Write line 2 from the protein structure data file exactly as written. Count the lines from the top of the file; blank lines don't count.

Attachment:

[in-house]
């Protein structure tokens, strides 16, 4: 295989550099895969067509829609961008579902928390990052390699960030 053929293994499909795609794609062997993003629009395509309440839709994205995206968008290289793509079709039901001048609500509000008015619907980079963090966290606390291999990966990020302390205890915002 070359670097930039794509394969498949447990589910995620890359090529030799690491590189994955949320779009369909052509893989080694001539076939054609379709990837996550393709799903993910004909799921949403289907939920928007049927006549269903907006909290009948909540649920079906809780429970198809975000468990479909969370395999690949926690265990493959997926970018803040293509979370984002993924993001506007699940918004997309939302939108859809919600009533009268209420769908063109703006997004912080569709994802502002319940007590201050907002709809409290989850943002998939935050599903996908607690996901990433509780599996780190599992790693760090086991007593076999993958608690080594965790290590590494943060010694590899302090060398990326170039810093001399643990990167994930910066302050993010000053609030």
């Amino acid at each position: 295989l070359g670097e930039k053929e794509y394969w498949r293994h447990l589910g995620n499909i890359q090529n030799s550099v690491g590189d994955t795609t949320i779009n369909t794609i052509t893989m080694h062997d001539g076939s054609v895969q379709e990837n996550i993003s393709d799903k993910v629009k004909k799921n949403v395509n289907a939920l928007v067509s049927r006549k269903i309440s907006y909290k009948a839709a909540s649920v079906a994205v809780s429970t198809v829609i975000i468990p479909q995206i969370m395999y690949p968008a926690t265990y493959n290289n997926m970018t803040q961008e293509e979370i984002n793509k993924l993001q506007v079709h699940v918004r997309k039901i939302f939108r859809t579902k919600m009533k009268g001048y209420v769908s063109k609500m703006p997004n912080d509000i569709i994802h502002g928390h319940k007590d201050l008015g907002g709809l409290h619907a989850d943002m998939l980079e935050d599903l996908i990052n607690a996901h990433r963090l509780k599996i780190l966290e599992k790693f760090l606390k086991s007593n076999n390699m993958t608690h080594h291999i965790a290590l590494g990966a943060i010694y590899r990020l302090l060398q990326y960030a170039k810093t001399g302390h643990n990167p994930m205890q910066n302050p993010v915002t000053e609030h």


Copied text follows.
């Protein structure tokens, strides 16, 4: 295989550099895969067509829609961008579902928390990052390699960030 053929293994499909795609794609062997993003629009395509309440839709994205995206968008290289793509079709039901001048609500509000008015619907980079963090966290606390291999990966990020302390205890915002 070359670097930039794509394969498949447990589910995620890359090529030799690491590189994955949320779009369909052509893989080694001539076939054609379709990837996550393709799903993910004909799921949403289907939920928007049927006549269903907006909290009948909540649920079906809780429970198809975000468990479909969370395999690949926690265990493959997926970018803040293509979370984002993924993001506007699940918004997309939302939108859809919600009533009268209420769908063109703006997004912080569709994802502002319940007590201050907002709809409290989850943002998939935050599903996908607690996901990433509780599996780190599992790693760090086991007593076999993958608690080594965790290590590494943060010694590899302090060398990326170039810093001399643990990167994930910066302050993010000053609030």